Last month I sent a link to access an Anti-Racism course written by James C. Jones. I appreciate the way he both extended grace to Brother Wilcox, as well as spoke to how to bring apologies and reckoning full circle on the topic of racism, the church’s historical role in racism and how harmful  it is to incite God’s plan, God’s will or God’s timing when attempting to explain 125 years of anti-Black restrictions in The Church of Jesus Christ of Latter-day Saints.


Brother Wilcox / Author, former member of Sunday School General Board, Current 2nd Counselor in Young Men General Presidency / LDS Speaker-Circuit, e.g. FSY, Youth Firesides, Time Out For Women.

My dear friends, I made a serious mistake last night, and I am truly sorry. The illustration I attempted to use about the timing of the revelation on the priesthood for Black members was wrong. I’ve reviewed what I said and I recognize that what I hoped to express about trusting God’s timing did NOT come through as I intended. To those I offended, especially my dear Black friends, I offer my sincere apologies, and ask for your forgiveness. I am committed to do better.”


Brother Jones / Author, Public Speaker, Longtime Black LDS Member,  Bishopric in Manhattan, NY

Thank you for the apology, acknowledgement of wrong, and commitment to do better. I’m hesitant to express gratitude for people doing the right thing, but I do feel like what you did in the context of how this church has responded to its racial past needs to be acknowledged as something the church could do.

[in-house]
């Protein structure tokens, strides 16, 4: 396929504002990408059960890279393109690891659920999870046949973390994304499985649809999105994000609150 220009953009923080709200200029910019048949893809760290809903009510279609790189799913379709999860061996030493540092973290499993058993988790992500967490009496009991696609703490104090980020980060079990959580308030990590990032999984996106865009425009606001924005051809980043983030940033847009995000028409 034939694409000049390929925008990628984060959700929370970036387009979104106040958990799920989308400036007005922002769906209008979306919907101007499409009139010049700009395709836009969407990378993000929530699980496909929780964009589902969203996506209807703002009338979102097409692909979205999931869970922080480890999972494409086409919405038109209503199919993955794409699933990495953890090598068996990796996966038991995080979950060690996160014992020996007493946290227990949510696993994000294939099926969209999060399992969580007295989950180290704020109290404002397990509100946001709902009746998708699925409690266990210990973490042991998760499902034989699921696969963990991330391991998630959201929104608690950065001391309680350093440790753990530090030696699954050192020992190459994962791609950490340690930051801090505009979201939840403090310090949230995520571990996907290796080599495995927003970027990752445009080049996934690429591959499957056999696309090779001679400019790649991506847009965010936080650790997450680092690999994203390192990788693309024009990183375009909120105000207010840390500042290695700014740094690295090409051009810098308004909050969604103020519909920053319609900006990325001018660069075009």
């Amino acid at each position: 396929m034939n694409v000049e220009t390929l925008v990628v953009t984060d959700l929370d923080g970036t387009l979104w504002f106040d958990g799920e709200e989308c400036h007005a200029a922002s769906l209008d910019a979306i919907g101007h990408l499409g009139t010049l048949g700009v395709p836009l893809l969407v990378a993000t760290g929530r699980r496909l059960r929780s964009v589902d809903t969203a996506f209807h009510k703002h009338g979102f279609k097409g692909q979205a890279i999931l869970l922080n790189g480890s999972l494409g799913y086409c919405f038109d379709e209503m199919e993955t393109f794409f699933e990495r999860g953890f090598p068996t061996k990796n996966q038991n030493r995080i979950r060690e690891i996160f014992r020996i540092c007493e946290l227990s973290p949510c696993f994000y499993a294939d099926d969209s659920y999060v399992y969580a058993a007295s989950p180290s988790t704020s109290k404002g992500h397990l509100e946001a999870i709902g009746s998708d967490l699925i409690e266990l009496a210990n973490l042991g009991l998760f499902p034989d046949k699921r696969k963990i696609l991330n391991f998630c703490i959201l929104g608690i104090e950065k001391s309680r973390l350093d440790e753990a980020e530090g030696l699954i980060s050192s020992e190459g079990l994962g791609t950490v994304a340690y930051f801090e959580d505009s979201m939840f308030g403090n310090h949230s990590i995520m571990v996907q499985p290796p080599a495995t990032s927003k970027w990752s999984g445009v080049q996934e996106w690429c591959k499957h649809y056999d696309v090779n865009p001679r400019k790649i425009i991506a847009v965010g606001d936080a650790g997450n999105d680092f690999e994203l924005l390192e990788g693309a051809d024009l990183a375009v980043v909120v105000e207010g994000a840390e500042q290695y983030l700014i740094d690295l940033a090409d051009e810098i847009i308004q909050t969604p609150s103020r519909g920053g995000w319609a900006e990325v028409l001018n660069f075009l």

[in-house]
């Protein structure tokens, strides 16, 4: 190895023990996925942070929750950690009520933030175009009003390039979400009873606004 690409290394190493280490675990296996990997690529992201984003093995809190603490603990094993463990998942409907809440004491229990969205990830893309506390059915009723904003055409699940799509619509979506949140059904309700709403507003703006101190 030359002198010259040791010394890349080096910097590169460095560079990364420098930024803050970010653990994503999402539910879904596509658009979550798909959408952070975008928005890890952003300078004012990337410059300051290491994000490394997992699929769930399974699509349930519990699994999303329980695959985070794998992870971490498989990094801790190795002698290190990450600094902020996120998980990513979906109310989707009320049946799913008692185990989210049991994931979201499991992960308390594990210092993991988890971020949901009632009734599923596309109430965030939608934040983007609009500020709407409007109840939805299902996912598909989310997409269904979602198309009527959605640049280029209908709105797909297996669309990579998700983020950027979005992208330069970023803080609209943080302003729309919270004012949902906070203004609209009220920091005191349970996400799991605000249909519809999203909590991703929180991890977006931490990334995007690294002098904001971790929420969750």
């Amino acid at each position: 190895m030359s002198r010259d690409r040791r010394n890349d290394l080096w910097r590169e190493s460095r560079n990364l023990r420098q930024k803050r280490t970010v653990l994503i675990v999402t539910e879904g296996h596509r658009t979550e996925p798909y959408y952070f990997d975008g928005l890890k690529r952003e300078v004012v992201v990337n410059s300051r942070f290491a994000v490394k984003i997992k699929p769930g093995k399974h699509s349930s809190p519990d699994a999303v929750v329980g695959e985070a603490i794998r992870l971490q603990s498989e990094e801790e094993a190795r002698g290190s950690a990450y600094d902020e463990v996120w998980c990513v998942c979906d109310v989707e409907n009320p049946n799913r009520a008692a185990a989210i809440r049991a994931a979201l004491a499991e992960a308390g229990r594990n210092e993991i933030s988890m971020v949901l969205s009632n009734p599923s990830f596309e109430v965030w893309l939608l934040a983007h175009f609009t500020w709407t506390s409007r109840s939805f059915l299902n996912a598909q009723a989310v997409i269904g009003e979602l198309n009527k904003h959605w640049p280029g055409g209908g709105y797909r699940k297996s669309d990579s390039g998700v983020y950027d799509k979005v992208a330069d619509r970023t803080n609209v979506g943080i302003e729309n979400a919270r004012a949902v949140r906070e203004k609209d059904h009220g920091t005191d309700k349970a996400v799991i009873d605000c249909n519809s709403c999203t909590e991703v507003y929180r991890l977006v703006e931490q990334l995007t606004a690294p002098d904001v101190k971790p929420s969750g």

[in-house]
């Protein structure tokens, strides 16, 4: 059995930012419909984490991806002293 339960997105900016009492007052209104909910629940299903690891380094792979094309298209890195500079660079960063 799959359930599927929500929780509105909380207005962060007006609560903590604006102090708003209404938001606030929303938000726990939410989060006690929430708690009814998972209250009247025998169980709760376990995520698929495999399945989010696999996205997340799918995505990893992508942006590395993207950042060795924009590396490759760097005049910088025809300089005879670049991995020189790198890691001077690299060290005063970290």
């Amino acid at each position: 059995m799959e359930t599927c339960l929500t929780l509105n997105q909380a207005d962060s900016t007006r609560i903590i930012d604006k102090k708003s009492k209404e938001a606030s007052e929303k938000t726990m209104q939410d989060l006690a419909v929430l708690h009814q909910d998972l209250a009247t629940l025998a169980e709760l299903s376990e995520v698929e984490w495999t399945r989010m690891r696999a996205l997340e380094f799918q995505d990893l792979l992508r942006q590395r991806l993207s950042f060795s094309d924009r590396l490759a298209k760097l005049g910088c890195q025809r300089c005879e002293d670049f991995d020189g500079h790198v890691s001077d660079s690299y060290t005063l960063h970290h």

As has been said, though the apology is appreciated, you haven’t demonstrated a knowledge of why your words hurt Black folks and we, therefore, can’t take confidence in your commitment to do better. At the very least, doing better means “abandoning the attitudes and actions of prejudice” that “God’s timing” had anything to do with the priesthood and temple restrictions. I believe a proper repentance means, at the very least, a proactive and public disavowal of this idea in your own speech and in others.

That said, you’ve done a lot of good and I have every confidence this won’t define you, especially if your repentance is genuine. Your work has blessed me as a youth and young adult, I’ve actually quoted you in work I’ve done on Official Declaration 2, and will probably quote you again in the future. I’ve used your “marble egg” metaphor from The Continuous Atonement more times than I can count because it had that profound of an impact on me. Our imperfections truly can make us both unique and beautiful.

You said in your last conference address something to the effect of “flawlessness isn’t a requirement, but honesty is” and I believe that to be true. I hope you deal both graciously and honestly with yourself during these growing pains. I sustain you in that effort.”